For the benefit of solvers new to the rigours of the Advanced Cryptic, Dr Watson provides a monthly review of the Observer's Azed competition puzzle. Dr Watson is a regular Azed competitor. Please post any comments on this review to the Crossword Centre’s message board.
Dr Watson’s correcting pen was needed again this month, thanks to some bad guesswork and one very ambiguous clue.
Notes to the clues:
1a: Cleaner needed when one’s down? VAC (2 meanings). With the V confirmed, Watson guessed VIM (a predecessor of Jif or Cif or whatever it is these days), but the correct answer reveals a cleverer idea – ‘down’ being ‘away from University’.
26a: Precinct sure coming round, protected by élite corps? SEKOS (oke, rev. in SS). At first sight this looks like it’s going to be OK reversed in something (SAS?), but the obvious solution forces you to look for another explanation.
32a: It shunts assorted gunge in wood casing. PUG-ENGINE (anag. in pine). Assuming that ‘tine’ must somehow have woody associations, Dr Watson stubbornly persisted with TUG-ENGINE, which led to a host of problems in the SW corner.
2d: A container, tinkling, revealing strontium sulphate. ACANTHIN (a can thin). One can only wonder when and on what evidence Chambers first chose to put ‘tinkling’ as a meaning of ‘thin’ (presumably as a description of a sound). Do other dictionaries concur?
9d: Kentish castle, not the first recorded in history? EVER ((H)ever). Not the best known Kentish castle. With other letters in place it might have been tempting to guess at (D)over or even (L)eeds.
18d: Go round a bit in a fog? PEA SOUP (a sou in pep). With the T from the erroneous TUG-ENGINE inked into the last square, Dr Watson quickly solved this clue as MISS OUT (sou in mist). Needless to say, PHENETIC and ANALYTICS were a long time in the solving after that. It’s rare for a clue to lead quite so neatly to two alternative solutions.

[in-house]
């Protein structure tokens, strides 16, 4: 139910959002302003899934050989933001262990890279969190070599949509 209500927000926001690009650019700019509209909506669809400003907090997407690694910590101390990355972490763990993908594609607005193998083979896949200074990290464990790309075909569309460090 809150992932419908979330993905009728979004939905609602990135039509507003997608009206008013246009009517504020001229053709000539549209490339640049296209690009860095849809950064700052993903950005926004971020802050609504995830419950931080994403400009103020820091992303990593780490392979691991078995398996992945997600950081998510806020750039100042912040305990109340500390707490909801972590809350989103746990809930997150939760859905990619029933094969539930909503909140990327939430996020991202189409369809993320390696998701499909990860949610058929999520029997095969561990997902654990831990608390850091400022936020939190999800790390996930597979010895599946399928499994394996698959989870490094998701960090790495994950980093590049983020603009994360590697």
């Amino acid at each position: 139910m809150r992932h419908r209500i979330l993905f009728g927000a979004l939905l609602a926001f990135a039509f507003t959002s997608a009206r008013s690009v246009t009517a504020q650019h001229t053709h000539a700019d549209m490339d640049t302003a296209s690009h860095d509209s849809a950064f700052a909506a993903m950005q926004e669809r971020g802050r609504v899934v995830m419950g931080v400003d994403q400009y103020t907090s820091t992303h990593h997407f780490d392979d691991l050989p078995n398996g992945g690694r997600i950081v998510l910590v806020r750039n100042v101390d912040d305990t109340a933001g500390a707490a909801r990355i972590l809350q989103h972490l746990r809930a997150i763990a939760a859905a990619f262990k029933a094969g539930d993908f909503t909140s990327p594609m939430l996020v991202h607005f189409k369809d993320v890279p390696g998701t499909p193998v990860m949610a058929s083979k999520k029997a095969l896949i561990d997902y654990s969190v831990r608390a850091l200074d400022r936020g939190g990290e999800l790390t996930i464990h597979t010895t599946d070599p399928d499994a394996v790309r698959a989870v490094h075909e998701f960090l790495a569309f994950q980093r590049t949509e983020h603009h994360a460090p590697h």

24d: E.g. —— are sad lot? (Legionaries acted brutally). ICENI (comp. anag., & lit.). This is not very different in form from the clue to ARMAMENTARIA (‘ER team in a US drama used —— liberally’) that Azed criticised in a recent Slip for having no indication that the second part is an anagram of the first. The sentence break and question mark probably make a significant difference here.
4a: TAP-CINDER (a PC in tinder); 11a: ÉCRASEUR (anag.); 12a: SAIVA (a in a vis, rev.); 13a: STODGES (anag. in sets, rev.); 14a: ANNEX (Anne X); 15a: LAERS (R in seal, rev.); 16a: RASKOLNIK (skol in rani + K); 18a: PHENETIC (anag.); 21a: GUNPORTS (anag. in guts); 22a: ANALYTICS (S City lana, all rev.); 28a: TATIN (Tati n, ref. Jacques T., film-maker); 29a: ORIGANE (anag.); 30a: CLINT (Clint(on)); 31a: MANDIOCA (man di(et) oca); 33a: NEP (hidden); 1d: VESAK (hidden); 3d: CRINGE-MAKING; 4d: TAVERNA (anag. in ta); 5d: PESOS (PE SOS); 6d: CUTIKIN (ki(nd) in anag.); 7d: NODAL (no dal); 8d: DEGENERATION (anag., & lit.); 10d: RUSSKIS (r US + anag.); 17d: INTRINCE (NT rin in ice); 19d: TUTANEG (comp. anag.); 20d: ROSALIE (Ali(son) in rose); 23d: LOGIE (log + i.e.); 25d: ON TAP (anag.); 27d: ERHU (hidden, & lit.).